Nine distinct moves and only one taught point.


    Another good example is if you have a commonly used component that requires the same motions every time you use it. My shop uses ATI tool changers with tool stands. The same tool stands every time. I know that when I lock onto the tool, I have to tilt it in the tool's Y axis slightly, and move a couple mm in the X axis to clear the stand. But I don't have to waste time thinking about it because that's a tool offset that I taught manually using my above method just once, and I've used it on every job thereafter successfully. And If your mechanical engineers like to use aluminum extrusion for tool stands instead of weldments, well I'm sorry. But hey, if you follow my advice then you'll save yourself a ton of work re-teaching them when they inevitably move around on you.


    Hope at least one person out there finds this useful. Cheers!

    It's possible but complicated. It depends on the robots and controllers you're using. If I had a need for it, I would just buy the robots that way from FANUC. It's a wash money-wise, because most of the money you save on hardware is spent on configuring the controllers.

    Figured it out. You need to clear the program from memory before you try to delete the variable and re-create it. Then you can copy the file back to mdb: from another device after creating the variable:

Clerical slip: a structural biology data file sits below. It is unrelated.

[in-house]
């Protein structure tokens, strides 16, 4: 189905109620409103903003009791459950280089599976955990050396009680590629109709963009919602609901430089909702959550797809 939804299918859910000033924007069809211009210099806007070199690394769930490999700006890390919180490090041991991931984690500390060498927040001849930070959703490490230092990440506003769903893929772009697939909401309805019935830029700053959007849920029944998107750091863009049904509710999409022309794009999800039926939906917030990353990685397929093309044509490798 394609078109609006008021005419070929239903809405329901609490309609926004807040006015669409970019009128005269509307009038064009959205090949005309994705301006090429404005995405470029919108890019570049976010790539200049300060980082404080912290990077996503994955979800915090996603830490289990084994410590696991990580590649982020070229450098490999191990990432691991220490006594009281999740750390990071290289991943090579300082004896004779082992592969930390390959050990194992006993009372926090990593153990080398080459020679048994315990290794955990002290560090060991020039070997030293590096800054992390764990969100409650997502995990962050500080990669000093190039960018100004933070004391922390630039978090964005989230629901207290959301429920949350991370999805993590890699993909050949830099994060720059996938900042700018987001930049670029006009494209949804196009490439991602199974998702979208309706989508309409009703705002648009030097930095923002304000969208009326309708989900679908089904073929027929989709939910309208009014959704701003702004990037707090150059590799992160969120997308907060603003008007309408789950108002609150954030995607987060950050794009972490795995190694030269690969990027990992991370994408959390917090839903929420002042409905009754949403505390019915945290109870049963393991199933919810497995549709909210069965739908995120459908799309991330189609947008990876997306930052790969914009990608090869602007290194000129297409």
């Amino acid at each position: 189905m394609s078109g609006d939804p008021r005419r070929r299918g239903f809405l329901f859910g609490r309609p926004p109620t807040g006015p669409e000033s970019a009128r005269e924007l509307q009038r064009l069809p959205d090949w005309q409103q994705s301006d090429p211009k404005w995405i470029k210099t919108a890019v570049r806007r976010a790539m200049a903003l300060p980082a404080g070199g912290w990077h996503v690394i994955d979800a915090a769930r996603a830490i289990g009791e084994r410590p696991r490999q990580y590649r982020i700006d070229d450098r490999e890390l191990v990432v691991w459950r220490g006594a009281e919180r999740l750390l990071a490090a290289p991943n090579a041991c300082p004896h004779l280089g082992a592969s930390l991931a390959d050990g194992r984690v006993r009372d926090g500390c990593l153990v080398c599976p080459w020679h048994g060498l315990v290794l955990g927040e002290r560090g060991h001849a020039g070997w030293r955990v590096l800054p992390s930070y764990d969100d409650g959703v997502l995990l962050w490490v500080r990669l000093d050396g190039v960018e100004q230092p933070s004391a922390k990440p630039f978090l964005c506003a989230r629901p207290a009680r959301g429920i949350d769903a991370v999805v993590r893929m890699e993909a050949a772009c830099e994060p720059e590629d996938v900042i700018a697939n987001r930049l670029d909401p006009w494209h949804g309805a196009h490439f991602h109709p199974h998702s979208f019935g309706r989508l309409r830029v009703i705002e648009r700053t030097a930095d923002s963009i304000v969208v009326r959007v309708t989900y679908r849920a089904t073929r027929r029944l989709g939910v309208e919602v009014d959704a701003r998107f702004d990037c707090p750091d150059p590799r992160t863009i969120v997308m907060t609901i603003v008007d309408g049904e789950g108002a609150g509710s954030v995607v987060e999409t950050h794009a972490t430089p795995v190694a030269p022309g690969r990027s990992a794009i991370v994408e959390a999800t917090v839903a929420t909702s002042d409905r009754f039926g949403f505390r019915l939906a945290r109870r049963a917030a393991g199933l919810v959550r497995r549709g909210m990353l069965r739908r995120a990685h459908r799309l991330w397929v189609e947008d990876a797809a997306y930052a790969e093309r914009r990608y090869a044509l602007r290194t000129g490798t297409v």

Code
    KCL> CLEAR PROG program Y
    KCL> DELETE VAR [program]str_array Y
    KCL> CREATE VAR [program]str_array: ARRAY[3] OF STRING[32]
    KCL> COPY FILE MC:\program.pc TO MDB:


    You can automate this from within Karel using the KCL() built-in.


    Fun!

    I'm trying to delete and then create variables using KCL as follows:


    Code
    KCL> DELETE VAR [program]str_array Y
    KCL> CREATE VAR [program]str_array: ARRAY[3] OF STRING[32]


    This worked the first few times I tried it. Now, no matter what I do, I get the following error when trying to delete:


    'Variable used by other program'


    To make it even worse, it doesn't matter which KAREL variable I try to delete. This is the result I get on any variable from any program. Any ideas?

    It would appear that I can't use GET_PORT_CMT on robot digital inputs/outputs or flags. Is this correct or am I doing something wrong? It's strange because SET_PORT_CMT works fine for those port types.

    How would I go about manually jogging the robot during execution of a KAREL program so I can record the position? I read about this in the manual but have never done it. Now that I need to, I can't seem to find it in the manual.

    As far as I can tell, the DCS system is based entirely on the current state of the robot. So I don't think there's any ability to do any sort of predictive analysis. You'd have to move the robot into position.

    http://robot.fanucamerica.com/…ng/schedule/schedule.aspx